A rise in energy demands prompted scientists at Penn State Behrend and the University of Tabriz, Iran to create an algorithm for designing more efficient wind farms that can help to generate more revenue and renewable energy.
Although current wind turbines are efficient—they may actually reduce efficiency if the wind farm layout is not properly designed. “Wind energy is on the rise, and not just in the US," explains Mohammad Rasouli, an assistant professor of electrical engineering at Penn State Erie, the Behrend College. "The efficiency of solar panels is less than 25 percent, and is still a subject of current research. Wind turbines, on the other hand, are much more efficient and convert over 45 percent of the wind energy to electricity."
Wind speed, turbine spacing, land size, and geography are just a few of the many factors that have to be taken to consideration when building more efficient wind farms.
“This is a multi-objective approach," says Rasouli. "We have a function and we want to optimize it while taking into account various constraints."
One of the approaches focused by the researchers is known as "biogeographical-based optimization, (BBO)". The BBO, developed in 2008, is inspired by animal behavior—specifically, how animals distribute themselves to make the most efficient use of their environment based on needs. For this study, the BBO made it possible for researchers to calculate the optimal distribution of turbines on a wind farm.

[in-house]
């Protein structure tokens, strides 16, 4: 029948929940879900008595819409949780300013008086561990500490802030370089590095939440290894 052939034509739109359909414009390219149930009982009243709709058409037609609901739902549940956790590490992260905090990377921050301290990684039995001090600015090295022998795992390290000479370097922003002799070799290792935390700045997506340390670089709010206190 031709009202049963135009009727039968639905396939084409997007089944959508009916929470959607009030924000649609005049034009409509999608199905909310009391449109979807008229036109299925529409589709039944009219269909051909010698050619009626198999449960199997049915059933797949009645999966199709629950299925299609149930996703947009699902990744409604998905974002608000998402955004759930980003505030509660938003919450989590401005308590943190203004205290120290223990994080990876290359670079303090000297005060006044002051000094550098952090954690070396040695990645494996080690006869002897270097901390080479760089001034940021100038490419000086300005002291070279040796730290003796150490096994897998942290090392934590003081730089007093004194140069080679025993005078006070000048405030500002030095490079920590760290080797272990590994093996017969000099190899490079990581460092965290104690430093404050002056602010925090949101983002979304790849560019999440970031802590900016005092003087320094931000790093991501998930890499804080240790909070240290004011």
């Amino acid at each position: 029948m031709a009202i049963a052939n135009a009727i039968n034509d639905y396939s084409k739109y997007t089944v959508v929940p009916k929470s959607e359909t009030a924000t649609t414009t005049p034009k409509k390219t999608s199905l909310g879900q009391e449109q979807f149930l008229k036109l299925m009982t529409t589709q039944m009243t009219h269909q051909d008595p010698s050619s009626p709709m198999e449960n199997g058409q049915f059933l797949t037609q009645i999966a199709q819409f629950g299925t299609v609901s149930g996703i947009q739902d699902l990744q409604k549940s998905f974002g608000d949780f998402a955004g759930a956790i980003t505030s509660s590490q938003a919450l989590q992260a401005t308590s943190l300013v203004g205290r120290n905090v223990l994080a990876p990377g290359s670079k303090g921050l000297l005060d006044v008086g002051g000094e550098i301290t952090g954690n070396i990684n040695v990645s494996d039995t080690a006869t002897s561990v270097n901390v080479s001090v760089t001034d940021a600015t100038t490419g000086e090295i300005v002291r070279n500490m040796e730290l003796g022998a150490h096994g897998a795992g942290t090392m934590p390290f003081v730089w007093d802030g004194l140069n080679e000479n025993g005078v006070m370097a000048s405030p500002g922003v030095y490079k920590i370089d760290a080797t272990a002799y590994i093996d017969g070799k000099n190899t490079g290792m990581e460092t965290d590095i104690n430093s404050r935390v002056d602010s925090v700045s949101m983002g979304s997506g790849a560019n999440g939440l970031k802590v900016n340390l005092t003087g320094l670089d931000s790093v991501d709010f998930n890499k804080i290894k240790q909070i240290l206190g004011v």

Watch this short video below to learn more about wind turbines:
"Analytical methods require a lot of computation," said Rasouli. "This BBO method minimizes computation and gives better results, finding the optimum solution at less computational cost."
Results of the study were published in the Journal of Cleaner Production.
Additionally, researchers worked to improve the BBO approach through the integration of a more realistic model for wakes calculations, which are regions with slower wing speeds present after the wind blows past a turbine.
"This is a more realistic optimization approach compared to some of the simplifying methods that are out there," said Rasouli. "This would be better to customers, to manufacturers, and to grid-style, larger-size wind farms."
The study will help optimize many wind farm layouts across man geographical locations.
"There is an end time for fossil fuels," said Rasouli. "With this and upcoming methods or better optimization approaches, we can make better use of wind energy."